Wednesday, August 1, 2012

Bringing up a bilingual child

  I speak Russian and English, my husband speaks English. Since even before Santino was born, I've been researching best practices on how to bring up a multi-lingual child, hoping he would get the best out of both languages and both worlds. I realize that he most probably won't be a fluent Russian language speaker, but I would love for him to be able to read and understand the literature.

I read somewhere that bilingual children start speaking later, although 2 languages simultaneously. I was prepared for Santino to start speaking after 2 years old. Luckily, he started speaking way before. He is picking up on both languages successfully, being more comfortable with English at this time. I worried before, didn't want him to have any preference in language, but later on I relaxed and let him pick up any language he wants, trying to tag the second one along. Santino prefers English words at this time, and I am not surprised, 90% of words he comes in contact with right now are easier to pronounce in English, but he did pick up some Russian words as well.

While Santino is not putting words in long sentences yet, he picks up more and more words every day, he responds to both languages and points at the pictures when I ask him in either language.

I got lucky, after being the only constant Russian-speaking person in his life (my parents live far away and only get to talk to him once in a while via Google video conference), I met a Russian-speaking family, living in my neighborhood and (yay!) also with a 2 years old boy. I encourage Santino hang out more with them, to hear more of the language and to have more practice speaking it. I hope these little boys can grow up being close friends.

Anyways, back to my teaching strategy. Here is what I've been doing, some tips that I learned on the way, and a start to a conversation on this topic. Please, do pitch in!

1. Being not a talker by nature, I found it very difficult to "talk as much as possible" to my son, especially in the beginning, when he was not as responsive and sleeping most of the time. I couldn't just talk, so I sang. I sang almost non-stop, while washing dishes, while breastfeeding, while walking baby in a stroller. I sang mostly in Russian, and when I didn't sing, I played those songs for him on a radio. I don't know what that did for his language skills, but I hope it gave Santino the feeling of the flow of the language, recognition of the sound.

2. When he grew up a little, I actually started forcing myself to talk more and more, and while I still wasn't able to talk about various things, I decided I can talk about the same thing over and over, only now in 2 languages. So I started commenting on Santino's moves, on the things around us in 2 languages. And when I didn't know what to say, I would repeat the same thing. Repetition is good, right?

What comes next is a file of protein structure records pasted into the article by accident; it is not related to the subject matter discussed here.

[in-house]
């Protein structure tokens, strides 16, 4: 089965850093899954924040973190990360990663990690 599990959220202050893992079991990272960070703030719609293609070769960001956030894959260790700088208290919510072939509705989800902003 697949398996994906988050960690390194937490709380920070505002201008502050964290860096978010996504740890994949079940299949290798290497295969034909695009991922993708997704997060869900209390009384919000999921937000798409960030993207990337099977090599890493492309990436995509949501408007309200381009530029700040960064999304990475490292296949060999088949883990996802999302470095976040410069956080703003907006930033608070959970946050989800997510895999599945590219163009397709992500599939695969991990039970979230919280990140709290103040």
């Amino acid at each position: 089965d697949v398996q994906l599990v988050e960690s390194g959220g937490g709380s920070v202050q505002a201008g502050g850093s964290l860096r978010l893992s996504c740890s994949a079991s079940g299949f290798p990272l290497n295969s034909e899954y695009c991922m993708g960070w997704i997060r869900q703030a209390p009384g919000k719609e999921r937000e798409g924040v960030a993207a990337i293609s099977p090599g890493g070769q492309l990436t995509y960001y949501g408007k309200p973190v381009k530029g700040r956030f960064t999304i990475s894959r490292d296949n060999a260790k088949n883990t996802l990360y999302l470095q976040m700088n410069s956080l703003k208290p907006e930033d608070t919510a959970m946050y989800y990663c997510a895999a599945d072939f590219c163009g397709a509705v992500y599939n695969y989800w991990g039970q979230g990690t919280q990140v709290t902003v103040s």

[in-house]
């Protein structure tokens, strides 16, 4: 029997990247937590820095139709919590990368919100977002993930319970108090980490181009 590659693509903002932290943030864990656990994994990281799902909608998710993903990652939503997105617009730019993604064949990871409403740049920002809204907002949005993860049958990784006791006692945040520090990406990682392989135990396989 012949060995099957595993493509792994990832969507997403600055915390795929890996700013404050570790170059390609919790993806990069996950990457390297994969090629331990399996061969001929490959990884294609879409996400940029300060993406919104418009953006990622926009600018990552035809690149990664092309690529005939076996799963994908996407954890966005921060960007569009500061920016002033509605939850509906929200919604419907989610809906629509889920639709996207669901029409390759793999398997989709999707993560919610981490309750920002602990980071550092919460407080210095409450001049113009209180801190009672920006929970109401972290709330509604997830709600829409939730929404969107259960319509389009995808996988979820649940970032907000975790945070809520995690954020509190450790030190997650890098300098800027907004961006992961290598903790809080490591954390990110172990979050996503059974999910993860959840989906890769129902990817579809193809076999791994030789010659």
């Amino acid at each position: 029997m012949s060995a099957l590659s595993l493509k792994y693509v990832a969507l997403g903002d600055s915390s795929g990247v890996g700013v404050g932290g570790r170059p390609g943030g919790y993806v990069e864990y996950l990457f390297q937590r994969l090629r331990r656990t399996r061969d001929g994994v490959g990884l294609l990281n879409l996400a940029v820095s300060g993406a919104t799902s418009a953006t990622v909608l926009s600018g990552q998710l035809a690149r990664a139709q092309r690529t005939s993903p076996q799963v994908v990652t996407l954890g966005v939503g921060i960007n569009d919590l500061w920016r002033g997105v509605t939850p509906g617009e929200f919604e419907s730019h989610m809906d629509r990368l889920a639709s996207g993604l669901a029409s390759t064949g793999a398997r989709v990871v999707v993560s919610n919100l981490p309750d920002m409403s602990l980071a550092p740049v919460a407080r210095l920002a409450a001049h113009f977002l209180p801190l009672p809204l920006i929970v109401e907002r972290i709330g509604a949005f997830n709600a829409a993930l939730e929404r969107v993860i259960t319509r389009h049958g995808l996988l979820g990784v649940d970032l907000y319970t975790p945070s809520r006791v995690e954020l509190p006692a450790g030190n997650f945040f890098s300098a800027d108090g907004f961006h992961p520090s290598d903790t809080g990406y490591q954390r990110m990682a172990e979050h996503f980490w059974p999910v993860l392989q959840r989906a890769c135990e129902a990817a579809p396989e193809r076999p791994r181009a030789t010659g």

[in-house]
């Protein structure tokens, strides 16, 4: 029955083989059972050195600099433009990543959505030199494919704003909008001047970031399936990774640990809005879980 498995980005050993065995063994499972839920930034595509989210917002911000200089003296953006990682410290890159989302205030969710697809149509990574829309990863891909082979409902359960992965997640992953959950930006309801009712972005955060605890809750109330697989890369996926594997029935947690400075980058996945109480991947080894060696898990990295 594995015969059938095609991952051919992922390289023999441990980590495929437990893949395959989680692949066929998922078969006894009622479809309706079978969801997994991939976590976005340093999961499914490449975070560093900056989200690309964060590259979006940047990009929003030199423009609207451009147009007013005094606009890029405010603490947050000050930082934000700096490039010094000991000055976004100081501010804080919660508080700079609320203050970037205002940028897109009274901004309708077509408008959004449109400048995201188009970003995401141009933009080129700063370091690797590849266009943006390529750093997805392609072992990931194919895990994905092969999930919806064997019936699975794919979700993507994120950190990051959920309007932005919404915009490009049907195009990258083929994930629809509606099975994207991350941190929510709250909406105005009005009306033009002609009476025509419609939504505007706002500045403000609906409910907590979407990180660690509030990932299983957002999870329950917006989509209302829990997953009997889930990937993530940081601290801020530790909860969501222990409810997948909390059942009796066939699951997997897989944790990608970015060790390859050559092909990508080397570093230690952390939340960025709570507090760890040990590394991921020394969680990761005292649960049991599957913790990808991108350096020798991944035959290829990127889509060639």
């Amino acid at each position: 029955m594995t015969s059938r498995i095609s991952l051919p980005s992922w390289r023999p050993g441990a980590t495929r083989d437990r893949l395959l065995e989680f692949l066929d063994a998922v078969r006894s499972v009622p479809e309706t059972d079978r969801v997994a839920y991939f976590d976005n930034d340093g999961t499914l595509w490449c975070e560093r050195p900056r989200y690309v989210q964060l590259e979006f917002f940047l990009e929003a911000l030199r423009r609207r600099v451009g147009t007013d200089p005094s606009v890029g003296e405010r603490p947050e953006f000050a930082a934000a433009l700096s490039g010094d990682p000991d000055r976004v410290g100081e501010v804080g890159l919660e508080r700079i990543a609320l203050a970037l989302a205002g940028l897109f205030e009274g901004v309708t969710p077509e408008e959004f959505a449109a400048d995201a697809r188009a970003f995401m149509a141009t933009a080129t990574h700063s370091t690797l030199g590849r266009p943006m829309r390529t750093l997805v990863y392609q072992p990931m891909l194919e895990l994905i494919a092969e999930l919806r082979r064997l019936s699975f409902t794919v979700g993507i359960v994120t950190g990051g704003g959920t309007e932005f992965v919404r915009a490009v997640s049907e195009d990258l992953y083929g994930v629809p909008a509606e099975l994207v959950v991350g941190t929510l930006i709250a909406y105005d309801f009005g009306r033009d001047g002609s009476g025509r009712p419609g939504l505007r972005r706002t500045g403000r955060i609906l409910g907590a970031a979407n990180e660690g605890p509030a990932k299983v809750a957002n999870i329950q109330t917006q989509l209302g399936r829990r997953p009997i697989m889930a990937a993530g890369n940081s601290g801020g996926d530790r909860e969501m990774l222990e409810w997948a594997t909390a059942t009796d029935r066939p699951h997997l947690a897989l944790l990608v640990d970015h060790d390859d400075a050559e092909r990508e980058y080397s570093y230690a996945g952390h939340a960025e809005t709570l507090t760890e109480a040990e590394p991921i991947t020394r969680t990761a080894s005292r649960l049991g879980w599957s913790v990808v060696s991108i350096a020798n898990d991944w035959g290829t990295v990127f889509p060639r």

3. I tried making flash cards with written Russian words (according to Doman, it was supposed to help Santino learn how to recognize written words), but found that I often couldn't get him concentrate on these cards, he didn't like to be disturbed if he was playing with a truck or a ball. I also kept mixing them up, losing, and in general they were in my way. I adjusted this idea, and created these cards in PowerPoint. Words, numbers, letters, flags, shapes, etc. Pictures were accompanied with the words and my voice recording would clearly say what was shown on the screen. I also added some Mozart music in the background. I heard, that Mozart music promotes memory and concentration, and all and all, is very beneficial for everybody.

So I started to show these flashcards to Santino several times a day, every day for several months, and he suddenly started not only recognize them, but also make an effort to pronounce whatever he hears. I think my voice, Mozart music and repetition really did help Santino to get a push and start trying to say the words out loud.

He still doesn't repeat everything I ask him to (the hardest part for me, is to have him say "thank you" and "please"), but he is much more responsive now, he understands both languages and he loves repeating both of them!

Please do comment and share your experiences teaching your child how to speak and understand in one, two or however many languages.

Nataliya

Reactions: